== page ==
People in bespoke suits and dark polished shoes trade stories about bears and bulls as they grip their coffees and thumb through their BlackBerries. Have you ever wondered what they’re discussing?
When they mention bulls and bears, they aren’t chatting about some insane hunting expedition, but rather alluding to market trends. Bears and bulls are synonymous with investment culture. Monuments of the duo adorn the streets of financial districts the world around — from New York to Shanghai, with Frankfurt in between.
The etymology of the pair is unknown, but what they symbolize is universal. The bear signifies an ailing financial market, while the bull epitomizes prosperous market trends. When a bear attacks it swipes its claw downward, and so a bear market describes downward market movement. A bear market is sleepy and lethargic, just like the animal.
It moves slowly, prices are on a decline, and investors are losing money.
Unlike a bear, a bull attacks with its horns, jerking upwards.
Accordingly, a bull market characterizes upward market movement. A bull market is raging and dynamic. A bull market makes for happy investors because prices are on an increase and profits are being made.
A period during which a market is bullish is known as a “boom,” and the market is said to be booming. Conversely, when the market is going through a bearish bout, it is known as a “bust.”
The bulls and bears can even express investor types. A bear investor’s style is to manipulate a bear market to his or her advantage, turning a profit when everyone else is losing. They commonly accomplish this by utilizing a risky technique called short selling. In contrast, the more conventional style of investing is bullish. A bullish investor acquires a profit by investing in a stock that they intuitively feel will do well.
A stock is an intangible representation of a company at the stock market. A stock is identified and represented by a “ticker symbol.” This symbol is usually a one-to-four letter long abbreviation of the company’s name. In Asian markets the symbol may include numbers.
When an investor buys a stock they are essentially buying a piece of the company that issued the stock. How big that piece is depends upon the amount of shares owned, since shares are units of a stock/company. A share can cost as little as a few cents, to as much as hundreds or even thousands of dollars, depending upon the company.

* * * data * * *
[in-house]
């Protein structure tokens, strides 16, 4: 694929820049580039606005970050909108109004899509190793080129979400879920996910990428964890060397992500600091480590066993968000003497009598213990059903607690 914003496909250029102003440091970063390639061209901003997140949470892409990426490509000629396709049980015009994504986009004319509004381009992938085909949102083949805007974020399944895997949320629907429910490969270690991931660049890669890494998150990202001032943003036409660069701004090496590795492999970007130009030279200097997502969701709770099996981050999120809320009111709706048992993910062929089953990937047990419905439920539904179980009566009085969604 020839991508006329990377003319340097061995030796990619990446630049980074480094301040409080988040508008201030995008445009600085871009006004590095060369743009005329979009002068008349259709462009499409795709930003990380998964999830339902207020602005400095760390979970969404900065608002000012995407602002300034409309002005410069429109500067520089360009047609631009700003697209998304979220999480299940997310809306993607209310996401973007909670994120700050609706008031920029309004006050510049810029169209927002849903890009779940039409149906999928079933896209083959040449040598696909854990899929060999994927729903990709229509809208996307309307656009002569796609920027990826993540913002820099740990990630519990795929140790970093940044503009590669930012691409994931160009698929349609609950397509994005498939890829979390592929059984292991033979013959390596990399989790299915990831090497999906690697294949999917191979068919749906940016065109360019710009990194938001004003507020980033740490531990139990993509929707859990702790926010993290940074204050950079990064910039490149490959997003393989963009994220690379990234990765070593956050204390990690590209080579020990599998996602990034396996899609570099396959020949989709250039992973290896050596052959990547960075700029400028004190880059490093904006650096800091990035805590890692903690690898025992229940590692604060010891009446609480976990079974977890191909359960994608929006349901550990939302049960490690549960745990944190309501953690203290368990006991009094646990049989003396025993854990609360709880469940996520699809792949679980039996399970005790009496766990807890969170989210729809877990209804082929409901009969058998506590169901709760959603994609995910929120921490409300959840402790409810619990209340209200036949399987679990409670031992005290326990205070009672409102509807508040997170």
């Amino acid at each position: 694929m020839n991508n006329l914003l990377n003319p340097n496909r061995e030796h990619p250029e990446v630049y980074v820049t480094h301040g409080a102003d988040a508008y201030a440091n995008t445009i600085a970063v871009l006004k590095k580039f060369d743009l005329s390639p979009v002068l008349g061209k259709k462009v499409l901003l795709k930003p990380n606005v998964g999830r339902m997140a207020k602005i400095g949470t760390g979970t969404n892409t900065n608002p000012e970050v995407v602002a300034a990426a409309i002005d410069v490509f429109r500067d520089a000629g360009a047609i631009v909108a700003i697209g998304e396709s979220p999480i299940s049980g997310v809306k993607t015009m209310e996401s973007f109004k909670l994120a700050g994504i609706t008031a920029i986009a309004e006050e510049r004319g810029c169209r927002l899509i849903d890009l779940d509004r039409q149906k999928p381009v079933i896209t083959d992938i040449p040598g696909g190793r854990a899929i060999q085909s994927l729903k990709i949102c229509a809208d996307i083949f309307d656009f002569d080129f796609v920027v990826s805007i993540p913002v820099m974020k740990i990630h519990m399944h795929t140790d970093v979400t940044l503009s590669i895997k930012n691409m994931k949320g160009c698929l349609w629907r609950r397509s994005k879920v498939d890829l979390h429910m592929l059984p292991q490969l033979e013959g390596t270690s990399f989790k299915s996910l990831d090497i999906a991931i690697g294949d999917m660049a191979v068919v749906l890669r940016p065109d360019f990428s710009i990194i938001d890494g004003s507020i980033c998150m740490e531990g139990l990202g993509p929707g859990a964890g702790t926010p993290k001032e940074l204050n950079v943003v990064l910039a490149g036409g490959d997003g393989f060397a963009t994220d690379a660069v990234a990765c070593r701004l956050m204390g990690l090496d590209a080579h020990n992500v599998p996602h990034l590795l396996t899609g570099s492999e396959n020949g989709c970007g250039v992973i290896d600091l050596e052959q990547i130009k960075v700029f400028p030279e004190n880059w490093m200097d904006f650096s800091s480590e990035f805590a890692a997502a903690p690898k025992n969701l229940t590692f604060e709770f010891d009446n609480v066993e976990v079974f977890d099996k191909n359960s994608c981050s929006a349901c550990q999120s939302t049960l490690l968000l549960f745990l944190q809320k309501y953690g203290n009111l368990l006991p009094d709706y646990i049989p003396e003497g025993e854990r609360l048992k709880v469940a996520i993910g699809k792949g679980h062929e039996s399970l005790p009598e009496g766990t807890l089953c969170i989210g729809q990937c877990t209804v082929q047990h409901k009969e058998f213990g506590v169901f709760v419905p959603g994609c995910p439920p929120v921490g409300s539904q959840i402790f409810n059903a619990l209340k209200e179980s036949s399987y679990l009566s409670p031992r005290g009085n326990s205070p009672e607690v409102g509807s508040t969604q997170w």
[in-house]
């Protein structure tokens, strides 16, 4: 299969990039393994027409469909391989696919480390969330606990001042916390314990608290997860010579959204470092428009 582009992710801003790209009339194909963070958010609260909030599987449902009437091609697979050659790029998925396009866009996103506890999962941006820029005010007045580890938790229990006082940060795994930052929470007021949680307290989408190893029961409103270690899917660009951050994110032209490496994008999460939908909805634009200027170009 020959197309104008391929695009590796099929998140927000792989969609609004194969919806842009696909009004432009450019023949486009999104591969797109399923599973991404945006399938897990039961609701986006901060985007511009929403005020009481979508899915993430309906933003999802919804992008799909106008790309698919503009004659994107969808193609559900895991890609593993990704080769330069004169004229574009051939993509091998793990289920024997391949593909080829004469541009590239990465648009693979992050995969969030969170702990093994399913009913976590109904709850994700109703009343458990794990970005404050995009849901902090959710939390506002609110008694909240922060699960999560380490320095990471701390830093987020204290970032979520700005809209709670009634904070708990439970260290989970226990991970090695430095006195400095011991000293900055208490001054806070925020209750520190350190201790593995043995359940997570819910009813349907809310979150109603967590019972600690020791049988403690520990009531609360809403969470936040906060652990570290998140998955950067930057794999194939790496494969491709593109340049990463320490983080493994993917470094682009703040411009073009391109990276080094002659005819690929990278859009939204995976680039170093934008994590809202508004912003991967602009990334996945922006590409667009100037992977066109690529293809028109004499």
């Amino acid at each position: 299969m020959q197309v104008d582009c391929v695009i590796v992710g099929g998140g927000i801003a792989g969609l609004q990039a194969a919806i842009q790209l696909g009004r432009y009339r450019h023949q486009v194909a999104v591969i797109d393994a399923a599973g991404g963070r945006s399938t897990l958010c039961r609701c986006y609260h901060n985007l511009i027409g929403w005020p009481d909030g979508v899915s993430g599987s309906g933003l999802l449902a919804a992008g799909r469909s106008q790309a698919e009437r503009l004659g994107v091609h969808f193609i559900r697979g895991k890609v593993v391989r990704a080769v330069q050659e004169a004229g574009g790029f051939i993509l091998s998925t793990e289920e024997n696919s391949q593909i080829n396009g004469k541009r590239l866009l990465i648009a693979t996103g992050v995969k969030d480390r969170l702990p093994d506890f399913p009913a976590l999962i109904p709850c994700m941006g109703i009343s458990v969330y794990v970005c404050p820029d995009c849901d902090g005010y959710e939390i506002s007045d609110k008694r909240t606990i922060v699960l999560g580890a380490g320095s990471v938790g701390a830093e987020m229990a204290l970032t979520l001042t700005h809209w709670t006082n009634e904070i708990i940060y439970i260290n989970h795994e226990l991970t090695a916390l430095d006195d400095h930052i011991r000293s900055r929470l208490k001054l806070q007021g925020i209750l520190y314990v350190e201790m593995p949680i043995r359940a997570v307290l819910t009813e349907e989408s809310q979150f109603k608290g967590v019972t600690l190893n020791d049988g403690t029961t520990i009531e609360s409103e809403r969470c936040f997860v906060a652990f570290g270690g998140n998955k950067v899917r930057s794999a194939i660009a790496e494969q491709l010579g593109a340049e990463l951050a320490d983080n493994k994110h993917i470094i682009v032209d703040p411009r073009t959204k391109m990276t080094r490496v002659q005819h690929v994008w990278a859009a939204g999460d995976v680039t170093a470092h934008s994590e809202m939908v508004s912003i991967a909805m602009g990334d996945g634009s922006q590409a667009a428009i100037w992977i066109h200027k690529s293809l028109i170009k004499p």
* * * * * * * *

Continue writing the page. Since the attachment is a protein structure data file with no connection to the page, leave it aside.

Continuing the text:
Shares customarily carry voting power, which means that each share counts as one vote in company decisions. Traditionally, when an individual owns over 50 per cent of the shares in a company they are considered the owner of that company, but this isn’t always the case.
When a company sells shares of their stock, they acquire investors’ money. They use this money to grow their company, and if they are successful the value of their stock increases. On the flipside, if the company “flops” and is not profitable its stock value decreases. The company is not obligated to return the investor’s money, and the investor loses his or her investment.
This is why investing is such a fickle business, because an investor is essentially handing over their money to a company in the hopes the company will utilize it successfully. If a company accumulates a huge profit, which goes beyond their target, then they might choose to share this surplus with investors, by paying a dividend on each share.
The dividend can be thought of as a bonus, or a thank you to investors on behalf of the company for investing in them. A dividend is a percentage of the share’s price, usually one to two per cent. The percentage is determined by how generous the company is feeling. Dividends are usually paid out at the end of a fiscal quarter, or fiscal period.
A fiscal period, also called a fiscal year, is any 12-month span in the lifetime of a company. Fiscal years can start in any month and end 12 months later. For example, May 2010 to April 2011 can be considered a fiscal period. Not only do fiscal years make accounting and operations easier for companies, they also provide a fair medium to compare and contract each other in.
Now you know that those people’s musings aren’t gibberish, but rather spoken in the language of business. Go forth and jargon-drop with the best of them, discussing how 2010 is one-third way through its last quarter, or how you’d had a “bear” of a day.